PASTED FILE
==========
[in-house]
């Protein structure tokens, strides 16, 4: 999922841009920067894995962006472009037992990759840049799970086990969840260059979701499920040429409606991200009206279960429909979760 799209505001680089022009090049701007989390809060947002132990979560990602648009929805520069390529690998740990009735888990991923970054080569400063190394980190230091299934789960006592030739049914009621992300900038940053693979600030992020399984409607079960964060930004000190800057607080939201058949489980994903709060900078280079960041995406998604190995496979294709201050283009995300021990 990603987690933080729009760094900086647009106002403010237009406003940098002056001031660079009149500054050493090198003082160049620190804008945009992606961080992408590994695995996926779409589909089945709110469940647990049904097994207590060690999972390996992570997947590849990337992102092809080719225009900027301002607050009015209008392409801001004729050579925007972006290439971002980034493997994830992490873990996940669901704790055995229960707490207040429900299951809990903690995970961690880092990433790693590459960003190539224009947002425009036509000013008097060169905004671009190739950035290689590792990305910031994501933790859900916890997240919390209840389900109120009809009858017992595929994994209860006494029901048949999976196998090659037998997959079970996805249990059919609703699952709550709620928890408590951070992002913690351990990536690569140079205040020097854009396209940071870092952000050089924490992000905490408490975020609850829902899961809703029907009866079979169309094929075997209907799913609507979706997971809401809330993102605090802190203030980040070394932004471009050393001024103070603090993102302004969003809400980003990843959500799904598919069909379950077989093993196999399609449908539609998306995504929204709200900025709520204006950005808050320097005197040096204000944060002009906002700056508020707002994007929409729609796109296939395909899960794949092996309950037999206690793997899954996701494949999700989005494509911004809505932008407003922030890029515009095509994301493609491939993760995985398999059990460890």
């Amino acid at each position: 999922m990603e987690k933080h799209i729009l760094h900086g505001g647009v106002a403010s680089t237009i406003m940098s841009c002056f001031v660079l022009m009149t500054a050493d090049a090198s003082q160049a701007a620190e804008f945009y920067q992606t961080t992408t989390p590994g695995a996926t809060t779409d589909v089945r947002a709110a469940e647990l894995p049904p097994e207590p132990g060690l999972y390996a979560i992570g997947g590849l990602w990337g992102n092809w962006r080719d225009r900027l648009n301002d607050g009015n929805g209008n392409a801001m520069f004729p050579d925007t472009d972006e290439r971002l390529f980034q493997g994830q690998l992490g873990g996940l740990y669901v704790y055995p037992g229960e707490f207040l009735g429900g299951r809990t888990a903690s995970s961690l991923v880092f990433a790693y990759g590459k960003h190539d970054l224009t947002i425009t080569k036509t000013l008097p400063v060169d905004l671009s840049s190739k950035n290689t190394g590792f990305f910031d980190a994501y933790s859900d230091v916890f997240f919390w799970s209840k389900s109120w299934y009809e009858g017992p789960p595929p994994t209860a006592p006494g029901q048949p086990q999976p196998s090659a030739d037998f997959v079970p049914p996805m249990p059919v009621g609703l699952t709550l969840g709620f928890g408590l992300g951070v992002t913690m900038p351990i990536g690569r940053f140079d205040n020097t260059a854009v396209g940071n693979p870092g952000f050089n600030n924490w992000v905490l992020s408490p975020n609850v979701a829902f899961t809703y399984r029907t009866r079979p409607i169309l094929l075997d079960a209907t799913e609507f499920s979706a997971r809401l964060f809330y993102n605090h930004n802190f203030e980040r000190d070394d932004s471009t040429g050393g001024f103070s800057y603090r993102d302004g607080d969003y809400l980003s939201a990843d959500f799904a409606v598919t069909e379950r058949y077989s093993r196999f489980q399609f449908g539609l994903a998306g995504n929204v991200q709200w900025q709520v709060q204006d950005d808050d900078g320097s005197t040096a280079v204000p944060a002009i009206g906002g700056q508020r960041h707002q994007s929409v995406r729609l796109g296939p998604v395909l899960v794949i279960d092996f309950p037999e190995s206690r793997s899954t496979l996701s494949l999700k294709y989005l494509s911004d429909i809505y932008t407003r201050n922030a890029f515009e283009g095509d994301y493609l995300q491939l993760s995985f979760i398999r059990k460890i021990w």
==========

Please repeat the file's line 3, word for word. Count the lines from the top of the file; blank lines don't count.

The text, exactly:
């Amino acid at each position: 999922m990603e987690k933080h799209i729009l760094h900086g505001g647009v106002a403010s680089t237009i406003m940098s841009c002056f001031v660079l022009m009149t500054a050493d090049a090198s003082q160049a701007a620190e804008f945009y920067q992606t961080t992408t989390p590994g695995a996926t809060t779409d589909v089945r947002a709110a469940e647990l894995p049904p097994e207590p132990g060690l999972y390996a979560i992570g997947g590849l990602w990337g992102n092809w962006r080719d225009r900027l648009n301002d607050g009015n929805g209008n392409a801001m520069f004729p050579d925007t472009d972006e290439r971002l390529f980034q493997g994830q690998l992490g873990g996940l740990y669901v704790y055995p037992g229960e707490f207040l009735g429900g299951r809990t888990a903690s995970s961690l991923v880092f990433a790693y990759g590459k960003h190539d970054l224009t947002i425009t080569k036509t000013l008097p400063v060169d905004l671009s840049s190739k950035n290689t190394g590792f990305f910031d980190a994501y933790s859900d230091v916890f997240f919390w799970s209840k389900s109120w299934y009809e009858g017992p789960p595929p994994t209860a006592p006494g029901q048949p086990q999976p196998s090659a030739d037998f997959v079970p049914p996805m249990p059919v009621g609703l699952t709550l969840g709620f928890g408590l992300g951070v992002t913690m900038p351990i990536g690569r940053f140079d205040n020097t260059a854009v396209g940071n693979p870092g952000f050089n600030n924490w992000v905490l992020s408490p975020n609850v979701a829902f899961t809703y399984r029907t009866r079979p409607i169309l094929l075997d079960a209907t799913e609507f499920s979706a997971r809401l964060f809330y993102n605090h930004n802190f203030e980040r000190d070394d932004s471009t040429g050393g001024f103070s800057y603090r993102d302004g607080d969003y809400l980003s939201a990843d959500f799904a409606v598919t069909e379950r058949y077989s093993r196999f489980q399609f449908g539609l994903a998306g995504n929204v991200q709200w900025q709520v709060q204006d950005d808050d900078g320097s005197t040096a280079v204000p944060a002009i009206g906002g700056q508020r960041h707002q994007s929409v995406r729609l796109g296939p998604v395909l899960v794949i279960d092996f309950p037999e190995s206690r793997s899954t496979l996701s494949l999700k294709y989005l494509s911004d429909i809505y932008t407003r201050n922030a890029f515009e283009g095509d994301y493609l995300q491939l993760s995985f979760i398999r059990k460890i021990w």